There has been some speculation about Chrome being the central piece of Google’s web OS. There has also been some entertaining, if not entirely constructive, disagreement. It got me to thinking about how the web as a platform does work and how it should work before it can be a viable desktop replacement.
The web as a platform has some tremendous advantages. Software is always up to date, it’s connected to your friends and family, it’s consistent across machines, and there’s a low barrier to entry. Users don’t need to install anything, designers don’t need to learn how to program, and programmers can work in fun, high level languages. Awesome.
There are a lot of problems, however. The first is the obvious one. The web was never intended to be anything besides a publishing platform, and so web applications have to push browsers to their limits to achieve the kind of functionality users are accustomed to. Even with the amazing techniques and hacks that have been developed, the experience still does not compare. Web applications cannot easily access local storage. They cannot do heavy calculations. They cannot offer the vast array of interactive components that we expect in feature laden desktop apps.
This is all great, and bodes well for the browser having the capabilities to deliver ever more sophisticated applications over the web. However, there are some basic limitations that make it exceptionally difficult to move all applications to the web. They are mostly centered around consistency and accessibility.
Consistency is vitally important to usability on a real platform. On my Mac, every program I go into has menus in the same spot. All the buttons look the same. All the windows look the same. All the fonts are the same. All the shortcuts are the same. On my Windows box, all these things are different than my mac, but they are generally similar and they are consistent across Windows applications. This makes these applications usable as a platform.
Web applications do not offer this. Every menu is custom designed and can be placed anywhere. Buttons do not look the same. There is a mismatch on what should be a link and what should be a button. Keyboard shortcuts exist on some sites, but they are so drastically different from the ones that I’m used to and other sites that they are essentially worthless. The customized, expressive power of the web is at once its greatest strength and its greatest weakness.
Accessibility is another issue. By accessibility, I don’t mean optimizing a site for the disabled, though that’s an important limitation too. I mean having a set of applications that everybody can and does use. When a person buys a Windows PC, they can boot it up and use Microsoft Mail with whatever email address they have. They kind of know how to use it since it is the same as every other email client they have ever used. There’s a program for pictures, there is a browser, there is a calendar, there is a chat client, there is a music player. There is probably at least a basic word processor. All of these things are great because the user can just use whatever came with their machine.
What happens when you take away the machine defaults and give them a browser instead? First off, many users will not know where to go unless some defaults are offered. Assuming there should be defaults, how do we choose them? There is no web site that I know of that lets you work with any email address. The computer will need to figure out which site should be your email program as part of its setup process. Which word processor should be used? Which search service? Which music site? Which calendar? If the user used Flickr before switching and the browser’s default photo application is PhotoBucket, will they understand that they can use Flickr? That they can change the “Photos” shortcut to point to Flickr?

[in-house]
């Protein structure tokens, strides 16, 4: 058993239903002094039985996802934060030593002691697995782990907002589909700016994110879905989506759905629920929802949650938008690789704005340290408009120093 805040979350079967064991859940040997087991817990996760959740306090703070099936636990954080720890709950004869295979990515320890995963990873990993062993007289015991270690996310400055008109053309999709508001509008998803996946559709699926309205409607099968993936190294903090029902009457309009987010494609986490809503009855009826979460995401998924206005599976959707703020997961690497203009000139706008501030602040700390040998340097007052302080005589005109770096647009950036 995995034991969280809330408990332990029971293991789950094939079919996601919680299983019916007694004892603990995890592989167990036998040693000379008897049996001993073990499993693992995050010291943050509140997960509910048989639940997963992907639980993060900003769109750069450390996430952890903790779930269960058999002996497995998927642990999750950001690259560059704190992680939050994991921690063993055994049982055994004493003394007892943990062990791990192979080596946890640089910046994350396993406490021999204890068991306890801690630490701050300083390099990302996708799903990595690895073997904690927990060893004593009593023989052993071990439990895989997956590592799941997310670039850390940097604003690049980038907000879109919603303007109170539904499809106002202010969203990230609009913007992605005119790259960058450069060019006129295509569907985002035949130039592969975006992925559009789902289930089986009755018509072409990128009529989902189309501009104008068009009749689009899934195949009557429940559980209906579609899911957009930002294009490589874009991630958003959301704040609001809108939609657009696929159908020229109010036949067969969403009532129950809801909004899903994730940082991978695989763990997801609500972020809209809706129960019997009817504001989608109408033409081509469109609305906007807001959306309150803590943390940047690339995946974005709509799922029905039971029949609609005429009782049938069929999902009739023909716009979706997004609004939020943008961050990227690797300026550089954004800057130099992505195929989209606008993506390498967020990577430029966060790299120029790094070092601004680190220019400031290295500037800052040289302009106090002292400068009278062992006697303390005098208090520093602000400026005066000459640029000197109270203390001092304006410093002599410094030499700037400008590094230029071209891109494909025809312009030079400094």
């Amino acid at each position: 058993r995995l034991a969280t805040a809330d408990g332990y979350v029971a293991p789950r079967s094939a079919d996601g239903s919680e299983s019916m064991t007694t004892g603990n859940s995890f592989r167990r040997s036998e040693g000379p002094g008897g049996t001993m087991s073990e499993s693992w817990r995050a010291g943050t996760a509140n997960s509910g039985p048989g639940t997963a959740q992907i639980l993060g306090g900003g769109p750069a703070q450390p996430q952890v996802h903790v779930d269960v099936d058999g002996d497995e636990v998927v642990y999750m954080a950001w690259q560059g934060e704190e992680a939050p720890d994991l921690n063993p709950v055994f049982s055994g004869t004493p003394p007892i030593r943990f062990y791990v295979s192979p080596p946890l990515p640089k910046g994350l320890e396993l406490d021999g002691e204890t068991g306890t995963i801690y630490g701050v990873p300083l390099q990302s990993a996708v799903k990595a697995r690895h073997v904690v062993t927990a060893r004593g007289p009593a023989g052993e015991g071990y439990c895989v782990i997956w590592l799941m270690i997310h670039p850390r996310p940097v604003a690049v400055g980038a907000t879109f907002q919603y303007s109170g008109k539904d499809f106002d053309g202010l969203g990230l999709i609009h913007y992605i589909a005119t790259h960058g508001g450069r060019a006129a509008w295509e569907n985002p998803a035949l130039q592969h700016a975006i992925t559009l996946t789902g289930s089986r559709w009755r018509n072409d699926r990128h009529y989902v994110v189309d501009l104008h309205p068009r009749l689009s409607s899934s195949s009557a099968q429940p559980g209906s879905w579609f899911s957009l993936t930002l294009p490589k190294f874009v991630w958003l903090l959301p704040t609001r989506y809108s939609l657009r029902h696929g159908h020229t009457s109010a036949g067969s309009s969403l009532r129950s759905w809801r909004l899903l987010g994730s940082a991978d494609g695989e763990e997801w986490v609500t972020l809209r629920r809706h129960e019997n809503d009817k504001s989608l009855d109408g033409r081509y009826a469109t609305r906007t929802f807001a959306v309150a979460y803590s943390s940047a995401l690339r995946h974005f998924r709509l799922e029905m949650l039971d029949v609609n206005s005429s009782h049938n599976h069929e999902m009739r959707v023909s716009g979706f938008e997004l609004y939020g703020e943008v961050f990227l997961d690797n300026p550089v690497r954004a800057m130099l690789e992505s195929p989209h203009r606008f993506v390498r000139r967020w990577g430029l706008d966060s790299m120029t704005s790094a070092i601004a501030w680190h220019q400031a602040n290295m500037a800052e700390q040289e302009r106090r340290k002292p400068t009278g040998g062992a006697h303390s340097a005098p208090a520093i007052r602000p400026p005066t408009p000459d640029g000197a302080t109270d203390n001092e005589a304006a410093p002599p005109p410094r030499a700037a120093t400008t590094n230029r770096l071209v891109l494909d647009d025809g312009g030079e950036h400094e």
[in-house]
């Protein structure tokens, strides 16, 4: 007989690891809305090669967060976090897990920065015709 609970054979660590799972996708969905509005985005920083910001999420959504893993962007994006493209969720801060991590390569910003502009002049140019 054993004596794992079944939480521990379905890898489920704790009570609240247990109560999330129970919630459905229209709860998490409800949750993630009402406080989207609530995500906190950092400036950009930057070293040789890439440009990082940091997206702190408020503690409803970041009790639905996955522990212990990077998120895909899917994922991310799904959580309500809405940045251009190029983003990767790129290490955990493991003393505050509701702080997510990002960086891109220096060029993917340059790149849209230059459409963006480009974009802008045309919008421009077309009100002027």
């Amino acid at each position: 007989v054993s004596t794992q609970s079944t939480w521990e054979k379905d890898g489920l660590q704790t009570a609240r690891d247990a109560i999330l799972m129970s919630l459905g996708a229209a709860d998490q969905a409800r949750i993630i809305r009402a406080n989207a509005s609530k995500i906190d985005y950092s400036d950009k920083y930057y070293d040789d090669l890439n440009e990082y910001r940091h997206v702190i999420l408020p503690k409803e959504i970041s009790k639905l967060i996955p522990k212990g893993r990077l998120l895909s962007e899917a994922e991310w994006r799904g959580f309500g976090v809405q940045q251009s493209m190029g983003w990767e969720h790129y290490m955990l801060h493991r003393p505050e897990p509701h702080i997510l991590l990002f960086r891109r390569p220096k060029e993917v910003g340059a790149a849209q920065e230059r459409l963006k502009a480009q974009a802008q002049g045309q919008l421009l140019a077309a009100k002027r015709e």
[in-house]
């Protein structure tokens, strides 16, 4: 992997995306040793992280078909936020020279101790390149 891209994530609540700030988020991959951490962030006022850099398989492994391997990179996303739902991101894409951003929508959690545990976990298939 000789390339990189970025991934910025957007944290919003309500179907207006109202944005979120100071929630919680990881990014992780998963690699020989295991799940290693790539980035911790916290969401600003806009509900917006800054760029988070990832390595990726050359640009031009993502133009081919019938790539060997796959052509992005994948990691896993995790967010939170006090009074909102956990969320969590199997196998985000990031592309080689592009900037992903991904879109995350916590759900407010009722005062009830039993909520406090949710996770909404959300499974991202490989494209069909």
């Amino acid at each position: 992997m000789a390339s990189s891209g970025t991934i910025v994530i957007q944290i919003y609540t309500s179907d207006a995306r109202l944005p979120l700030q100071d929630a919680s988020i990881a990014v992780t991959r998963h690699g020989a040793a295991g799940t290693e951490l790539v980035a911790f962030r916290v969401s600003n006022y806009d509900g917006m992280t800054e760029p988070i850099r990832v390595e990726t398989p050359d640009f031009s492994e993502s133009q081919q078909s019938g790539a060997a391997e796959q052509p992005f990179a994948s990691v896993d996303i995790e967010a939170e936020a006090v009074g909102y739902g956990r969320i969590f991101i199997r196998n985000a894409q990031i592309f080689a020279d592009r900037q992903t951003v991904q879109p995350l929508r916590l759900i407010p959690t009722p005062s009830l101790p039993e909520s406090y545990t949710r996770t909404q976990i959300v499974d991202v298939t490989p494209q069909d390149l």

The answer to the accessibility problem is easier than the answer to the consistency problem. The defaults will be chosen by whoever ships the browser, and for the sake of example we will assume that’s Google. That makes Google the same as Microsoft, and that’s terrifying in many ways. However glum that might be, it’s not an interesting problem. We either have a dominant player or we don’t.
Solving the consistency issue is interesting. Some standards have started to arise, but they vary so much they’re hardly recognizable. Generally, the user name associated with the current user is in the top right of the screen, along with account settings. The top bar is usually branded and contains some broad navigation elements. Program functions are listed on the left or right side. However, any convention that has been established is loose and is only specific to a very small number of very common elements. Convention, if it’s working at all, is going at such a slow pace I would call it irrelevant.
Agreeing on a specification is another issue, and perhaps a pipe dream. There should probably be user interface experts involved in creating it, and even with that, nobody will agree. Perhaps the best solution is just for somebody (I hope not me) to draw something up and discuss it until it stabilizes a bit. In the end, a set of specific guidelines for how to design user interfaces in web pages will never be useful until the big producers of web applications and the major JS and templating libraries support it.
Will that ever happen? We’ll see. However, until there’s some consistency, there can never be a web OS.